It’s a truth universally acknowledged that every teacher is different. But whether an educator is soft-spoken or boisterous, a subject-area expert or a classroom management wizard, acerbically kind or kindly acerbic, they all share a few things in common.
Below are five things you need to know about the heroic educators that guide their students toward success every single day.
Teaching doesn’t end when the bell rings
Show us a teacher that only works during school hours. We dare ya! First, there are the formal job duties that come outside of the classroom: club leadership and team coaching, professional development seminars, lesson and activity planning, grading and report cards, and parent and administrative meetings. If that weren’t enough, most teachers admit to thinking about their students when they’re not working: mulling over how to individualize a lesson for a specific kid while grocery shopping, thinking through a parent meeting while cooking, even nodding off at night to the latest professional development book.
Every educator teaches a secret subject
Without exception, every teacher helps their students with more than the subject areas they are “officially” responsible for. For example, an elementary school teacher spends as much time helping their students navigate their first experiences as a member of a class community as they do math or reading. From taking turns (fairness) to group projects (collaboration and leadership) to transitioning from recess (body awareness and changing expectations), every interaction is an opportunity to build character and a sense of belonging.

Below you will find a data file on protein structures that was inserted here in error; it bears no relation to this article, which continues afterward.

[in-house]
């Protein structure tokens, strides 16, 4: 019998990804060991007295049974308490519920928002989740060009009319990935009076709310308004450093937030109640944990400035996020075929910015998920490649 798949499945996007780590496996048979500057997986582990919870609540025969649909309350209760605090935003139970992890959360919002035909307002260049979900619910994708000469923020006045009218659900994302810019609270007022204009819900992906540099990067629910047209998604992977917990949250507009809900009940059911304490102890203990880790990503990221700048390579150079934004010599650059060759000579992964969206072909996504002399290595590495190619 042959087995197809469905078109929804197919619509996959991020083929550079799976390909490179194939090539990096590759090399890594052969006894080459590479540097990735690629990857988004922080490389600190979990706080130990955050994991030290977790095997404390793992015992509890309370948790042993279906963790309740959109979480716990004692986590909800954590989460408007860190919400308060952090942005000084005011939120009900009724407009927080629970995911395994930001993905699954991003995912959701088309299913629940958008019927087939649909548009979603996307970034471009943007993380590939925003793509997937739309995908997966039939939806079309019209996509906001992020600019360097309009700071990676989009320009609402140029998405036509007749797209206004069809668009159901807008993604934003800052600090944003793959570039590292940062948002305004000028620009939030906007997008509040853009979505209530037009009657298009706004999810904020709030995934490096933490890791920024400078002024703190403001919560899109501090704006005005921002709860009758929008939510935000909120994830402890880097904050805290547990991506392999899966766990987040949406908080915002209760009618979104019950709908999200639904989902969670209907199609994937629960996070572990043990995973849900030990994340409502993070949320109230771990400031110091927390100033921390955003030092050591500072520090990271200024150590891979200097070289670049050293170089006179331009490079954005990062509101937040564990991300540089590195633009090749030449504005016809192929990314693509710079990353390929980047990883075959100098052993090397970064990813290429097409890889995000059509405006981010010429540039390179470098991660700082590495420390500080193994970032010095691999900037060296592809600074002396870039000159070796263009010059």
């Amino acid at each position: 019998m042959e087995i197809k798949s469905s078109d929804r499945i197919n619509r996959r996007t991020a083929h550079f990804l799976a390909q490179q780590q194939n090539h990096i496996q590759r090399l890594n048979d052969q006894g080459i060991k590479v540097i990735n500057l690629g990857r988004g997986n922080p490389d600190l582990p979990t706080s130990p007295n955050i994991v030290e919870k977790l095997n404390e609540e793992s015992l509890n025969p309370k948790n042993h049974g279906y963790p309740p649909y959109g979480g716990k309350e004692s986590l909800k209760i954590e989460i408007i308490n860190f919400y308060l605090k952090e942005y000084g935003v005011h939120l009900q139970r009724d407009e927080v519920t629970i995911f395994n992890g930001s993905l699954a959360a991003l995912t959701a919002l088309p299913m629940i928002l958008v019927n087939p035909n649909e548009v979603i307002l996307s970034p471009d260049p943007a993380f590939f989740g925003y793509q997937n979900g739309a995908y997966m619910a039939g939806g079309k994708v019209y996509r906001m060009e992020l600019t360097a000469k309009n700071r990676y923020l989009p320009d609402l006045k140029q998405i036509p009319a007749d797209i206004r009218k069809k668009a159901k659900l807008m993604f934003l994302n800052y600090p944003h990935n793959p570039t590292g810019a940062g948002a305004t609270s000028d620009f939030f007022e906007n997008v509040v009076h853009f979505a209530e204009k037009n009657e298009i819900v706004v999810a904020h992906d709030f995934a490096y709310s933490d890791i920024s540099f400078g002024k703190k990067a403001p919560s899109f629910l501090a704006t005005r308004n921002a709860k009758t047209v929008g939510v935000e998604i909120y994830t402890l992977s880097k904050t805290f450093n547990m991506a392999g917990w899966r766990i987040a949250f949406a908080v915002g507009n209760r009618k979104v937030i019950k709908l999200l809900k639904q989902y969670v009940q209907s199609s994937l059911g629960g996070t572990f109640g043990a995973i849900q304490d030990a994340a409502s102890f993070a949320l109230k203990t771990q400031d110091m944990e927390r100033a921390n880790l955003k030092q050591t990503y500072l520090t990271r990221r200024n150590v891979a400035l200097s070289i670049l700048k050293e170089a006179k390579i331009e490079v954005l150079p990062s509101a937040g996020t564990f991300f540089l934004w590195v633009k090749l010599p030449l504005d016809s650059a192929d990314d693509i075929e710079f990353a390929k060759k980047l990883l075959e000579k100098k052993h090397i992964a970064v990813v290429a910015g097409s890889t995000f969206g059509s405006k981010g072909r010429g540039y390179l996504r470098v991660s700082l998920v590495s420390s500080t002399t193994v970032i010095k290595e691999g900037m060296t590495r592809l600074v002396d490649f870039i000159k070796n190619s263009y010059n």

Above and beyond above-and-beyond
Teachers are often asked to go way above-and-beyond their job description, even opening their own wallets for their students. In fact,on classroom materials, and teachers spend an average of $500 each year. Educators in communities of high economic need even help students procure food, hygiene items, and winter coats.
Teaching is ever-changing
Like any area of expertise, teaching is ever-changing, and teachers work to stay abreast of the latest best practices and techniques. Whether attending professional development workshops or doing a deep-dive into the latest research, teachers are always refining their practice., a teacher in upstate New York:
“High-quality professional development just makes all the difference and gives me opportunities that, in turn, become opportunities for my kids.”
Teachers never teach a class
No, really! Very few teachers actually teach a class. Instead, teachers teach every kid individually. Whether it’s assigning different problem sets based on current skill level, conferencing with individual kids during writing time, helping each student find a topic they’re passionate about for a video project, or something else entirely, the best teachers know each student for the person they are — and the person they’re becoming.
Learn more about America’s teachers by, a unique window into tens of thousands of public school classrooms.